Can Texas utilities turn off your electricity in a heat wave? Here’s what you need to know

Texas’ grid operator asked residents to conserve power last week as high temperatures and heat advisories gripped North Texas.

In its seasonal assessment, The Electric Reliability Council of Texas concluded that the grid has enough generation capacity to avoid rolling blackouts between June and September under typical summer weather conditions. However, record-breaking peak electricity demand is anticipated this summer.

When the power grid is incapable of keeping up with demand, rolling blackouts are used as an emergency measure. Texans may be all too familiar with this measure used during the 2021 winter storm.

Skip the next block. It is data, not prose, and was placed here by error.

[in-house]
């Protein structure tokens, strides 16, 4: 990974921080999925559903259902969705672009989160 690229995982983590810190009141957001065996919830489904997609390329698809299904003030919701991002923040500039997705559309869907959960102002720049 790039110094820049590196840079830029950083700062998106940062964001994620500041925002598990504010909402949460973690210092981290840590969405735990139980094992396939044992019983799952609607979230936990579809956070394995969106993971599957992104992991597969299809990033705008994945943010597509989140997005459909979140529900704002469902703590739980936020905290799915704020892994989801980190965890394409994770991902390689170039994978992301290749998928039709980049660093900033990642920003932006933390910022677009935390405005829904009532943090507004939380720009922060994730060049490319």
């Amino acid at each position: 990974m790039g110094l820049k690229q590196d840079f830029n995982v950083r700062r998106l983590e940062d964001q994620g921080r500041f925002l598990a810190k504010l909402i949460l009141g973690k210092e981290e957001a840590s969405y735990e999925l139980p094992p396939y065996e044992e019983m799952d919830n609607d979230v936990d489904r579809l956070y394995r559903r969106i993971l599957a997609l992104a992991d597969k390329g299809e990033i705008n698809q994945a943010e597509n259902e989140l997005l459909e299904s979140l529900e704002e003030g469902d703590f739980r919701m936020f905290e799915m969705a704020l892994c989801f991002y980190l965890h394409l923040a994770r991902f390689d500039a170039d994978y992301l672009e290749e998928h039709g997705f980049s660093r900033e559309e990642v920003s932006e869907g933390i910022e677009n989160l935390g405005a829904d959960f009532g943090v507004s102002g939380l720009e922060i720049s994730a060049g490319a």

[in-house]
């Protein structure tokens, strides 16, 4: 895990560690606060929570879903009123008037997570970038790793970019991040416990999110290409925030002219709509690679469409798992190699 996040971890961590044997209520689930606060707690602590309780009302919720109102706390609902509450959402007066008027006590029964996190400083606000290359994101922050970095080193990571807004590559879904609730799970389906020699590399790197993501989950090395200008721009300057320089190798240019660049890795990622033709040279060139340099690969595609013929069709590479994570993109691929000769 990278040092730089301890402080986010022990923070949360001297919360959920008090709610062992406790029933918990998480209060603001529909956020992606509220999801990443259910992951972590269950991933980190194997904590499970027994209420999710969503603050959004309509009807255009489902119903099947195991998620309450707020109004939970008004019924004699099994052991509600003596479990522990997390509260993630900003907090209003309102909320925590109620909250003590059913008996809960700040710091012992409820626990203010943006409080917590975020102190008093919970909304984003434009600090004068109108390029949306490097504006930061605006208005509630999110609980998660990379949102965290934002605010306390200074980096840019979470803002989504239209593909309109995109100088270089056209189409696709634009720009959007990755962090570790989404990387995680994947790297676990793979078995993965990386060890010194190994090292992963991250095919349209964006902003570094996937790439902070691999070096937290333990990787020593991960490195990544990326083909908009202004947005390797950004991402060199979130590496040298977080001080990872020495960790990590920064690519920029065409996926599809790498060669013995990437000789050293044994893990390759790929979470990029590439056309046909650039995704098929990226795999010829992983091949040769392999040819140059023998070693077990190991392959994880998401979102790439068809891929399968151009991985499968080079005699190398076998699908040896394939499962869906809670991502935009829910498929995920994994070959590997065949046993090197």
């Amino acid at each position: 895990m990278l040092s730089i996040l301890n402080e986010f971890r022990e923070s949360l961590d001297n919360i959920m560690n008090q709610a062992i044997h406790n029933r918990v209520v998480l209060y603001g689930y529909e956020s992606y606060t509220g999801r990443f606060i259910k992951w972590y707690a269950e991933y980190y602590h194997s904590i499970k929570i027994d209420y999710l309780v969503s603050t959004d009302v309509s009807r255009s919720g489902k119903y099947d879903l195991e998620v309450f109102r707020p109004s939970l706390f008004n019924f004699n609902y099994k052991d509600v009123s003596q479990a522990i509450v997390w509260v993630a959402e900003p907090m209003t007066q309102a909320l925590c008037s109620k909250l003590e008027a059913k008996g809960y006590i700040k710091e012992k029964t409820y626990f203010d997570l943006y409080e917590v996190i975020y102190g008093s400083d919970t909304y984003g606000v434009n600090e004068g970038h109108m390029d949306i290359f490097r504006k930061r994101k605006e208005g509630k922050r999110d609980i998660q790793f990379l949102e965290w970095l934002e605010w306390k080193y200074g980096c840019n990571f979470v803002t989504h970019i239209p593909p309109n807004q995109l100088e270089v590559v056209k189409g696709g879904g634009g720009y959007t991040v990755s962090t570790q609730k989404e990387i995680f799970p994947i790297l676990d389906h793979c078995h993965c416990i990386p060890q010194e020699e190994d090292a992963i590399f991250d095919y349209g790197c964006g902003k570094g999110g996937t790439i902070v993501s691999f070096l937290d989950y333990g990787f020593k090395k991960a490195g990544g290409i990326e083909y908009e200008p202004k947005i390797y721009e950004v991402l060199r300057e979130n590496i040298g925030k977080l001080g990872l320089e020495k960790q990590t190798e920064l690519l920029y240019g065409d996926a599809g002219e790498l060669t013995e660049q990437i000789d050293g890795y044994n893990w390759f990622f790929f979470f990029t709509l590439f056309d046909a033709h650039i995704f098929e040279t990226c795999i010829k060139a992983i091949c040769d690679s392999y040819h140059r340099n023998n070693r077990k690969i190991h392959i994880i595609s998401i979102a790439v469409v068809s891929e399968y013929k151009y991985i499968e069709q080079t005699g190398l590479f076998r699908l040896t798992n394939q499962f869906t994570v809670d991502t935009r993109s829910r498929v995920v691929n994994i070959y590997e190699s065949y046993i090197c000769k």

Are there protections in place against rolling blackouts?

The Public Utility Commission of Texas, which oversees ERCOT, has protections in place for areas impacted by extreme weather.

According to the PUCT’s rules, an electric utility cannot disconnect a customer anywhere in its service territory during extreme weather.

This rule applies when the National Weather Service issues a heat advisory for any county in the electric utility’s service territory or when an advisory is issued on any one of the preceding two calendar days.

The National Weather Service issued a heat advisory for the Dallas-Fort Worth area on Monday. Highs are expected in the lower to mid 100s with lows in the 80s Monday night.

In extreme cold weather, the rule applies when the previous day’s highest temperature did not exceed 32 degrees Fahrenheit and the weather service forecasts temperatures to remain at or below that level for the next 24 hours.